The most common focuses when it comes to basketball training are skills drills, shooting practice, and, of course, conditioning. While all of these are essential for overall development, there is one focus that is often missed that could be the key to taking your game to the next level- strength training.
In basketball strength training, moving your body in different ways is crucial to help build muscle around the joints used most in games. Taking the time to train improves not only your strength, but also flexibility and endurance. Which gives you an edge as an all-around player the time season rolls around. It also significantly reduces the risk of injury! The less time spent injured, the more time spent playing, and practicing. Here are 5 easy ways you can incorporate strength training into your routine right now.
1. Start With Dynamic Warm-Ups that Focus on Stability
Before you even start a workout, it is important to start with a warm-up. Dynamic warm-ups help to gradually increase body temperature while strengthening and stretching your joints and muscles. Heel walks, lunges with a twist, and hip cradles are just a few stability stretches you can add into your warm-up rotation. Do each exercise for 10-15 seconds and repeat 2-3 times.
2. use a weighted basketball
Using a weighted basketball in rebounding or dribbling drills helps build wrist and forearm strength. Dribbling with a weighted ball builds arm strength to give you a more powerful, purposeful dribble. It also builds grip strength for tighter ball handling. As the ball forces your body to use those muscle groups, they strengthen, and so does the muscle memory related to those movements.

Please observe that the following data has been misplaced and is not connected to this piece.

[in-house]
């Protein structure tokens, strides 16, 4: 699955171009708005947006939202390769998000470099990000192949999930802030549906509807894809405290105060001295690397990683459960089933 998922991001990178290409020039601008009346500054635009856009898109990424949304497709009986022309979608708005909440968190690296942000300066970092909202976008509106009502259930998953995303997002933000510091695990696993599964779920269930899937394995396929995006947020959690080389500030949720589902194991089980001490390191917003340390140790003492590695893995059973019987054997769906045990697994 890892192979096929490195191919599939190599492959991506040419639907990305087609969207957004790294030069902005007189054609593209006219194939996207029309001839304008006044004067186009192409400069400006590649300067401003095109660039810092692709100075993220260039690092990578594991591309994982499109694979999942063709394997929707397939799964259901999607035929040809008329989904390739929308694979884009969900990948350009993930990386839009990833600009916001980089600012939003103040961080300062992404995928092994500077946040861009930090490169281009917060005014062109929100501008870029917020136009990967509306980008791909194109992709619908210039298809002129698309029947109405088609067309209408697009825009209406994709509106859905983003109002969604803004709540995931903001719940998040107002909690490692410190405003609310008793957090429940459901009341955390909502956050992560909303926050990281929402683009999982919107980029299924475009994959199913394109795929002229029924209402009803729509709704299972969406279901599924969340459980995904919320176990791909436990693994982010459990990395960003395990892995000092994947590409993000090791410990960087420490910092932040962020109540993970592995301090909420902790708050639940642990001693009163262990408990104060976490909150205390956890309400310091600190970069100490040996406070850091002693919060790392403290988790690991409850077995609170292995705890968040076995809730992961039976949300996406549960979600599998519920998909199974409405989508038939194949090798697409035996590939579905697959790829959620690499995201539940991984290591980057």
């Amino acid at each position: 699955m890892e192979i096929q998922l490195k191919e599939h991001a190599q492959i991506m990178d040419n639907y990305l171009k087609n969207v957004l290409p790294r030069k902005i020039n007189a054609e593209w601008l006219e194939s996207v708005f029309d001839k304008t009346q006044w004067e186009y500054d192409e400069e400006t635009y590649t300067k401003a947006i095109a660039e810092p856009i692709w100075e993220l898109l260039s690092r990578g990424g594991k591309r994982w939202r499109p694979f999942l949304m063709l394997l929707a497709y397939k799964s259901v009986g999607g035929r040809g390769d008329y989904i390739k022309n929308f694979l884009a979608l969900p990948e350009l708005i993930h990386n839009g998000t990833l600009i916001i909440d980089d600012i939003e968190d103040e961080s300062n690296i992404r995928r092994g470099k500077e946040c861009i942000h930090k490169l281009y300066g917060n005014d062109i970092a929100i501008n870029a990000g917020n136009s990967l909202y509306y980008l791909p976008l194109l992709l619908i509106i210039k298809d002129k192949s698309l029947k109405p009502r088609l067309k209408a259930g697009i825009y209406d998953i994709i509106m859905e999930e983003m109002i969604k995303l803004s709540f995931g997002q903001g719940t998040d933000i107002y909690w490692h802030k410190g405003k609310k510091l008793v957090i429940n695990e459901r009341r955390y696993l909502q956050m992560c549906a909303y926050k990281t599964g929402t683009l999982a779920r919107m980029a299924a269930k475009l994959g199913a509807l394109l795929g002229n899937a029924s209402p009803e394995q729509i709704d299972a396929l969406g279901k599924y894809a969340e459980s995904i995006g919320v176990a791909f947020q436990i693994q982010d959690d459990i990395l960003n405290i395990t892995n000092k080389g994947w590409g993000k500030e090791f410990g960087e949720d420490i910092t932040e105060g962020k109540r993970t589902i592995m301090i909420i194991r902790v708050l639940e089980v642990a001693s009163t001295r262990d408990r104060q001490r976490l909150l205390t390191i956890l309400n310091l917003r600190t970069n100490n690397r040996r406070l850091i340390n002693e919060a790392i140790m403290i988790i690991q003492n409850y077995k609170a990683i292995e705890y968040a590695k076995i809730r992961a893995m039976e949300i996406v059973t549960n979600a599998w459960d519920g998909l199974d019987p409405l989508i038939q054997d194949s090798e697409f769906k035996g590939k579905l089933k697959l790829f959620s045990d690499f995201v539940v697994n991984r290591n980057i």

3. do body weight exercises in between reps and drills
Adding 8-10 reps of simple body weight exercises like push-ups, squats, and ab-focused movements (sit-ups, crunches, mountain climbers, etc.) in between drills keeps your heart rate up, which builds stamina and endurance, but also works to build strength. With body weight training, you have the option to easily change or add-in different exercises based on the drills you are doing.
This drill is a great example of doing a cardio workout in between shots. If you would rather build strength, try push ups or squats.
4. add in resistance band exercises
Resistance bands are an underrated method to strength training, especially for basketball players. You can use resistance bands when doing side shuffles to build your glutes and to help maintain hip and knee alignment. Or you can use resistance bands for running and conditioning drills to focus on explosive movements while building leg strength. Bands also have different levels of resistance so you can increase resistance and intensity as you progress.
5. end with a lift
For players looking to improve overall muscle mass and strength, ending basketball workouts with a lift is a great option. You can take your time perfecting form and increasing weight. Lifts to incorporate could include back squats, hang cleans, and single leg deadlifts. All lifts are compound movements (using entire body), but do put more of a focus on your legs to improve explosiveness. Start with low weight for 10-12 reps each exercise and then add weight and lower rep count each week. For high schoolers that are ending workouts with a lift, it is only recommended to strength train 2-3 times a week to be able to give your body time to recover.
remember to stretch
Because of the new muscle groups being used and the strength that is being built, you will be sore. Which is why it is important to remember to stretch after your workouts too! Stretching keeps muscles flexible and strong to help with overall range of motion. If your joints and muscles are put under too much stress and are not stretched, they will tighten and weaken faster. Outside of basic stretches, foam rolling and hip mobility are different ways to stretch to keep your body feeling good!